Saturday, April 4, 2009

Rich and Greg in Va. – Ghillie Suits, AR-15’s, Russian Ammunition and Chinese Malware

The morning was spent discussing how lame Conficker.C turned out to be and how it was most likely just barrage jam… meaning a smoke screen diversion to throw off the scent for the “real” slow and low pdf attacks that were slipping into financial institutions in droves. Then on Friday morning HBGary was lucky enough to receive a nice excel spear phishing attack. Unlike most companies we love this stuff. This gives us something to do over the weekend. Greg and I also discussed our new global services offerings which will soon appear on our web site.

After breakfast Greg and I went to an undisclosed location in the Northern Virginia area, got suited up with Ghillie-Suits, AR-15’s, and a 1000 rounds of Wolf Performance Ammunition from Russia. Our mission was to get from point A to point B without getting caught by numerous “individuals”. If we weren’t caught and we made it to point B, we were then to shoot the 500 rounds each at targets from 25 yards up to 100 yards. We had up to 4 hours to cover the terrain, get to Point B, shoot our rounds and get back to point A. without getting caught; again the main point was not getting caught. It was a great! We covered a crazy amount of territory in a short period of time climbing through all kinds of thick brush and most of it was straight up hill to reach point B. At one point we we’re within 50 yards of some of the “individuals” but remained completely still and since we were in our Ghillie-Suits we remained completely still and remained undetected, just like a good rootkit. ;) We ultimately made it to Point B., where we celebrated by drinking some water and dropping our packs to load our rifles. We target practice with Russian ammunition because it’s cheap, pretty reliable and readily available.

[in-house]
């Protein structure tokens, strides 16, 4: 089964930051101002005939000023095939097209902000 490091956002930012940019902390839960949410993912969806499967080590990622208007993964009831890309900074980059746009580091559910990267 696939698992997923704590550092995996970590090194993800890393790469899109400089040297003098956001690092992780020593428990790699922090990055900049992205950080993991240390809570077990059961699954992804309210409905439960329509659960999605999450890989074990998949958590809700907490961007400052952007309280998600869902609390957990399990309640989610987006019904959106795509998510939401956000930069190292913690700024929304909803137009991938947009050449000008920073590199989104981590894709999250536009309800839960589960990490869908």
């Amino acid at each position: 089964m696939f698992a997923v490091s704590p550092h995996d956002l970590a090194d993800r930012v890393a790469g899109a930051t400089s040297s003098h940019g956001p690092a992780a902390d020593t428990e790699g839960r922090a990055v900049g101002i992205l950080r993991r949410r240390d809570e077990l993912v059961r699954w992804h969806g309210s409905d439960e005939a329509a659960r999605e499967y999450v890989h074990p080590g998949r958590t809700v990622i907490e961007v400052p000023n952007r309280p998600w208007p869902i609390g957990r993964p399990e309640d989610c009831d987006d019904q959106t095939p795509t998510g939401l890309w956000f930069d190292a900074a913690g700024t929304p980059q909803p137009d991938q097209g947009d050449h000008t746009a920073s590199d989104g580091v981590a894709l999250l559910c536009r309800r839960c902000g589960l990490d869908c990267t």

As the sun was setting, we had already infected a VM with one of the recent boobytrapped PDF documents. Using a snapshot and Flypaper, we extracted several binaries with Responder and discovered a running botnet out of Russia. The PDF document immediately grabs a malware loader executable from a hacked chinese website, including a flash module. Once the loader executes, the main loader contacts a bot controller located in the ukraine, and the subsequent payload that is downloaded loads a kernel mode rootkit and a usermode module that communicates with a single drop point - a single commercial hacked website to store a drop point, and from this scripted location, data being emailed to a completely different and single hacked email account. The bot control software is something called "JRoger BManager v1.5" and in this case, was operated from a Russian language asset. We made heavy use of NetWitness Informer to capture C&C traffic and compressed downloads of infection modules. We are now tracking this threat to learn more.

Here are some pics:

The Bot Controller

Responder graph of the usermode portion of the malware

NetWitness really boils off the fat. You can slice and dice the data from a packet capture in so many ways. Here are shots:

Overall a good day.